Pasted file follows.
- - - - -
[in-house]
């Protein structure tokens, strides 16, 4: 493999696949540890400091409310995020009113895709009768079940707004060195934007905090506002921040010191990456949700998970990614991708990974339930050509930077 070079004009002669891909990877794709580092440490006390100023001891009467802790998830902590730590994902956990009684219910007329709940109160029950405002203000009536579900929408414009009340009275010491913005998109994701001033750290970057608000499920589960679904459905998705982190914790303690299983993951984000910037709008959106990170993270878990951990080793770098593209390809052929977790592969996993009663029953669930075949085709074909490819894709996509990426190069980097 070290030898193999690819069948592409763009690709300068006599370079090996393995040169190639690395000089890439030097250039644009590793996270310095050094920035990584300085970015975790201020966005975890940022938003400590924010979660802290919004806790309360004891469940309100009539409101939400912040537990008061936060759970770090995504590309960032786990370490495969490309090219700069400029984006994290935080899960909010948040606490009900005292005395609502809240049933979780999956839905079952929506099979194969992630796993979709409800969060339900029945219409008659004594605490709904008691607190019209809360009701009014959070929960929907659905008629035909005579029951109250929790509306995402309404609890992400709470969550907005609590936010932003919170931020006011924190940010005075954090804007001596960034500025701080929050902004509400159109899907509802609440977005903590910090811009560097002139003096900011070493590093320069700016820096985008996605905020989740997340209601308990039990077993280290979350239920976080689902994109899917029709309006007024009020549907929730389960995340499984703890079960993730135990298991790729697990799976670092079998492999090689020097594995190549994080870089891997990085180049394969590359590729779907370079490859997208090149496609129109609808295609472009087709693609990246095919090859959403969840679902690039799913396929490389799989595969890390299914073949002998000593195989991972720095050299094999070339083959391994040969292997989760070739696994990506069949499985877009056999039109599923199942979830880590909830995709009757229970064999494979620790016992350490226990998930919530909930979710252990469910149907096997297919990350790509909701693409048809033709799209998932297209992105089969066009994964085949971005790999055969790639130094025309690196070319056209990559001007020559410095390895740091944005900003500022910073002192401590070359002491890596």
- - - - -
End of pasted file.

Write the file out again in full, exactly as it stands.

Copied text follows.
[in-house]
């Protein structure tokens, strides 16, 4: 493999696949540890400091409310995020009113895709009768079940707004060195934007905090506002921040010191990456949700998970990614991708990974339930050509930077 070079004009002669891909990877794709580092440490006390100023001891009467802790998830902590730590994902956990009684219910007329709940109160029950405002203000009536579900929408414009009340009275010491913005998109994701001033750290970057608000499920589960679904459905998705982190914790303690299983993951984000910037709008959106990170993270878990951990080793770098593209390809052929977790592969996993009663029953669930075949085709074909490819894709996509990426190069980097 070290030898193999690819069948592409763009690709300068006599370079090996393995040169190639690395000089890439030097250039644009590793996270310095050094920035990584300085970015975790201020966005975890940022938003400590924010979660802290919004806790309360004891469940309100009539409101939400912040537990008061936060759970770090995504590309960032786990370490495969490309090219700069400029984006994290935080899960909010948040606490009900005292005395609502809240049933979780999956839905079952929506099979194969992630796993979709409800969060339900029945219409008659004594605490709904008691607190019209809360009701009014959070929960929907659905008629035909005579029951109250929790509306995402309404609890992400709470969550907005609590936010932003919170931020006011924190940010005075954090804007001596960034500025701080929050902004509400159109899907509802609440977005903590910090811009560097002139003096900011070493590093320069700016820096985008996605905020989740997340209601308990039990077993280290979350239920976080689902994109899917029709309006007024009020549907929730389960995340499984703890079960993730135990298991790729697990799976670092079998492999090689020097594995190549994080870089891997990085180049394969590359590729779907370079490859997208090149496609129109609808295609472009087709693609990246095919090859959403969840679902690039799913396929490389799989595969890390299914073949002998000593195989991972720095050299094999070339083959391994040969292997989760070739696994990506069949499985877009056999039109599923199942979830880590909830995709009757229970064999494979620790016992350490226990998930919530909930979710252990469910149907096997297919990350790509909701693409048809033709799209998932297209992105089969066009994964085949971005790999055969790639130094025309690196070319056209990559001007020559410095390895740091944005900003500022910073002192401590070359002491890596």